There are several machines and equipment which are employed for pile driving during construction.
Pile foundations are one of the methods used to ensure that structures have a sturdy foundation. This method is most often chosen when the soil is unstable, or when there is significant moisture and water present in the area directly below where the structure is being built.
This one foundational method can be carried out in a variety of different ways to suit various environments and needs.
Equipments for installing driven and cast in situ piles
Equipments for installing bored and cast in situ piles
i) Equipment for installing precast driven piles
Pilling frames: – has the function of guiding the piles at its correct alignment from the stage of first pitching in position to its final penetrations. It also carried the hammer and maintaining it in position co-axially with the pile.
Crane Supported (hanging) Leaders
Piling hammers: – Selection depends on type and weight of the pile, characteristic of ground, volumed energy per blow, the striking rate and the fuel consumption. Single and double acting hammer are effective in all type of soils.
Using pile drivers and pile hammer equipment, precast piles are hammered (or driven, hence the name) deep into the ground. Driven piles offer the benefit of being made from steel, concrete, or wood.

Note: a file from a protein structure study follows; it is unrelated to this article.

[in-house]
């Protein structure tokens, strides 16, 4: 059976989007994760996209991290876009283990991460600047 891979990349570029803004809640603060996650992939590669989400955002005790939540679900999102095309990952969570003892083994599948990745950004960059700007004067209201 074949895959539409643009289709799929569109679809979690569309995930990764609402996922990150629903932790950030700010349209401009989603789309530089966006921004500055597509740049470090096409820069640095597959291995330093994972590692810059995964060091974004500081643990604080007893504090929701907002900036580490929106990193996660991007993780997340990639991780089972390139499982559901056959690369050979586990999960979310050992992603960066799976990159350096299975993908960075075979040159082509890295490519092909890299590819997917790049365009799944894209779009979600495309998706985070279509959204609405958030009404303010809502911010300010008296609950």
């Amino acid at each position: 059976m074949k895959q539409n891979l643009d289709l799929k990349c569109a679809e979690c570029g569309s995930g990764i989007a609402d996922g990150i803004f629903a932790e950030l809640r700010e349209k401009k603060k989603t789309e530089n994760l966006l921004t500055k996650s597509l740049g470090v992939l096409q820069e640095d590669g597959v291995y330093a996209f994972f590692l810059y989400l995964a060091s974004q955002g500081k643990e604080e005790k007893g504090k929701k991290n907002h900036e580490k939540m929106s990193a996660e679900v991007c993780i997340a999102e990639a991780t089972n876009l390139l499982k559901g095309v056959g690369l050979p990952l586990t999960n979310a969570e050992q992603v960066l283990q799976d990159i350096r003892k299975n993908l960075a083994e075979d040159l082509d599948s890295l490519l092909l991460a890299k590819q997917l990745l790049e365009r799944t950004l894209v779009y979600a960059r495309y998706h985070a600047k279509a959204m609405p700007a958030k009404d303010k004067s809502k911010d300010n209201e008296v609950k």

The method is also beneficial because of the way it compacts the soil during the hammering process. Some soils, like silt, do not compact as well as others, and in cases like that, this benefit is lost. Another benefit of driven piles is that it allows the pile to distribute the load of the superstructure through both weight bearing and friction.
One of the drawbacks of driven piles is that the hammering process can actually damage or compromise the strength of the pile. Pads are used to protect the hammer from hitting the pile directly as a measure to try to avoid damaging the piles. That said, the jarring blows can still cause damage, despite best efforts.
ii) Equipment for installing driven and cast in situ piles
Same equipments which are used for Driven Piles are generally used for installing Driven and Cast in situ Piles
A shell made of steel is driven into the ground, as a driven pile would be. Then, concrete is poured into the shell, making this method the best combination between the two previously mentioned piling methods.
The benefits of this method draw from both the benefits of driven and bored piles: it allows for load distribution through friction, it does compact the surrounding soil, and the pile doesn’t lose integrity from being hammered down, because it’s only the shell that is actually hammered in.
iii) Equipment for installing Bored and cast in situ piles
Power augers: – Power driven rotary auger drilled are suitable for installing bored piles in clay soils. The “highway” spiral plate auger is a lorry mounted machine which can drill holes up to 1370mm in diameter and to depths up to 12.5m.
The range of “Terra Drill” machines manufactured for attachment to standard crawler cranes, is from 254mm diameter bore hole to a depth of 26m for the smallest size to 3.5m dia. meter bore holes to depth of up to 100m. This machine is manufactured by BSP interaction foundations limited
Various types of equipment’s are available for use with rotary augers. The standard and rock augers have scop-bladed openings fitted with projecting teeth.
The coring bucket is used to raise a solid core of rock
Bentonite Bucket is designed to avoid scouring the mud cake, which forms, on the wall of the bore holes.